By Louise Ure
For the criminally-minded among you, my friend Jude Greber (Gillian Roberts) wrote me recently that she’d just read “The Suspicions of Mr. Whicher," a nonfiction account of a homicide in England in the 1860’s, which was full of interesting tidbits on the birth of the detective, and of the detective novel.
* The word ‘clue‘ derives from ‘clew’, meaning a ball of thread or yarn. It had come to mean ‘that which points the way’ because of the Greek myth in which Theseus uses a ball of yarn, given to him by Ariadne, to find his way out of the Minotaur’s labyrinth.
* The word "detect" comes from the Latin ‘de-tegere’ or "unroof" and the original figure of the detective was the lame devil Asmodeus, ‘the prince of demons’, who took the roofs off houses to spy on the lives inside.
* Because of the Brits aversion to being observed or spied on by the police force, a Bobby (named for Robert Peel and also called “Peels” at first) had to be in uniform all the time – even when off duty – so that the populace would know who he was and he couldn’t abuse his role.
These examples, of course, sent us on a flurry of research into other mystery-oriented words.
* The immediate ancestor of the word “sleuth” is the compound sleuthhound, "a dog, such as a bloodhound, used for tracking or pursuing." The shortened form sleuth, was being used to mean "detective" as early as 1872.
* There are two schools of thought for the derivation of the word “Shamus.”
One group believes that Shamus, as an American slang term, first meant "policeman", not "private detective" and that it arose as an Anglicized spelling of the Irish name Séamas because so many of the policemen in America’s cities were Irish or of Irish descent.
Others suggest the Hebrew shammes — "a beadle or sexton in a Jewish synagogue" — as a possible origin. But why would a Yiddish word for a synagogue beadle become American slang for a detective?
The answer may lie in the Yiddish saying: “I know the shammes and the shammes knows the whole town.”
The shammes in an Eastern European synagogue indeed had to know everyone in town. To begin with, he had to know where everyone lived, since it was his job to knock on each Jew’s door and rouse him for the service. And it was his job to know each Jew’s name and father’s name so that he might be called up correctly to the Torah; to know who was getting married, had given birth, was ill, or had recovered from an illness or escaped danger, so that the appropriate blessing might be made for him or her; and even to know what each family’s economic situation was so that he might advise the synagogue’s officials, how big an annual contribution to expect.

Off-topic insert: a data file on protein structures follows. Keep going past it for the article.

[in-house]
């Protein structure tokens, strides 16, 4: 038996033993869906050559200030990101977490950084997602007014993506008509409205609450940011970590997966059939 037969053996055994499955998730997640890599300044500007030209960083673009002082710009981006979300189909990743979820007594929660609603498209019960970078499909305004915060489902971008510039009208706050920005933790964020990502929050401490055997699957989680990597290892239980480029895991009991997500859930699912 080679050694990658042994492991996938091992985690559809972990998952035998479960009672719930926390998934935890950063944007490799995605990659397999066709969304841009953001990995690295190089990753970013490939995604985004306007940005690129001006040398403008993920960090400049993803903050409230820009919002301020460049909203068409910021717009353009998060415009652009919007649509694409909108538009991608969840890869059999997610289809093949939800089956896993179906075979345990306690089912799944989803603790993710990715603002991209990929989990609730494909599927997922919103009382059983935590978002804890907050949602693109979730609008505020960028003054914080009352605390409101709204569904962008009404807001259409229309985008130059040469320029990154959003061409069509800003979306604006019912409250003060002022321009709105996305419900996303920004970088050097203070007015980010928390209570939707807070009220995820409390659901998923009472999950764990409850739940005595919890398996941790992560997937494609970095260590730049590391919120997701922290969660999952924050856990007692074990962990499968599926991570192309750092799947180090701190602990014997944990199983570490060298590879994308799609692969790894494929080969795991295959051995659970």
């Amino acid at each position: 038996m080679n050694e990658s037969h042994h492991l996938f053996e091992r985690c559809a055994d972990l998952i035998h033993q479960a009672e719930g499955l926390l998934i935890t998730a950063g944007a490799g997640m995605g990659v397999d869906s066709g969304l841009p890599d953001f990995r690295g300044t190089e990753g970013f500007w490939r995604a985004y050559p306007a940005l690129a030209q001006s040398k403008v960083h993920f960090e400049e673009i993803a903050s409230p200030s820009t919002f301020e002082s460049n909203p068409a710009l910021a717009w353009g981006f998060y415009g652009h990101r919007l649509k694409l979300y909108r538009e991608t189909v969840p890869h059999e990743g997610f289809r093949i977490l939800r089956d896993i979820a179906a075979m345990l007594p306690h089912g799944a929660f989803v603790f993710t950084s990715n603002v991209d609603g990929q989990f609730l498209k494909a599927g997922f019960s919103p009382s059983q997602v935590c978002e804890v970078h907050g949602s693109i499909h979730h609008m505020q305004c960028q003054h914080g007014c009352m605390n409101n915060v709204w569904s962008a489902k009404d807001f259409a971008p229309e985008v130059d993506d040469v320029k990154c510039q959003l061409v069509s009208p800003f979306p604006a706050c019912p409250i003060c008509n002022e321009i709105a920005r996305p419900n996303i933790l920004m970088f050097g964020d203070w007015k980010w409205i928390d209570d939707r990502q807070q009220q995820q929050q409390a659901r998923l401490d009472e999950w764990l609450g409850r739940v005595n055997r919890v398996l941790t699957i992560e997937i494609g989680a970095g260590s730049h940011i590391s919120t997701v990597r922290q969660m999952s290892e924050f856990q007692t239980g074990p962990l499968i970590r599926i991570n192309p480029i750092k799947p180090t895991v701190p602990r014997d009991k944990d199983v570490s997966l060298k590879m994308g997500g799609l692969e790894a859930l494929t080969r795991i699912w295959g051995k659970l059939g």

The shammes was in a sense the “private eye” of the shtetl: If you wanted to know something about somebody, he was the logical person to ask.
* How about Private Eye? Did it come from the Pinkerton Agency’s big eye logo or was it a shortened version of “private investigator”? Given that the Pinkerton operatives were never called “investigators” (they were always “detectives” or “Pinkerton detectives”) it was probably a combination of the two: the “I” taken from “investigator,” and the spelling “eye” taken from the Pinkerton logo.
* Alibi, of course, is the Latin word for "elsewhere." The "al" prefix means "other," and "ibi" means "there." Therefore "alibi" does NOT mean an excuse (the way it’s often misused) but means evidence or proof that someone was somewhere else at the time of a crime.
* Autopsy has also gone through a shift of meaning in its current usage. It comes from the Greek “auto” meaning self and “opsy” meaning eye, reading together as “to see oneself.” According to the Oxford English Dictionary, the autopsy first meant “seeing with one’s own eyes, eye-witnessing; personal observation or inspection,” and the first uses of the word autopsy were with regards to self-reflection and observation. Anybody know when we first began to use it in its current anatomical and forensic guise?
Word derivation has always been of interest to me, and the argot of our chosen field provides lots of words to explore. Are there any others you guys always wanted to know about? Or any words you just love saying for the way they sound?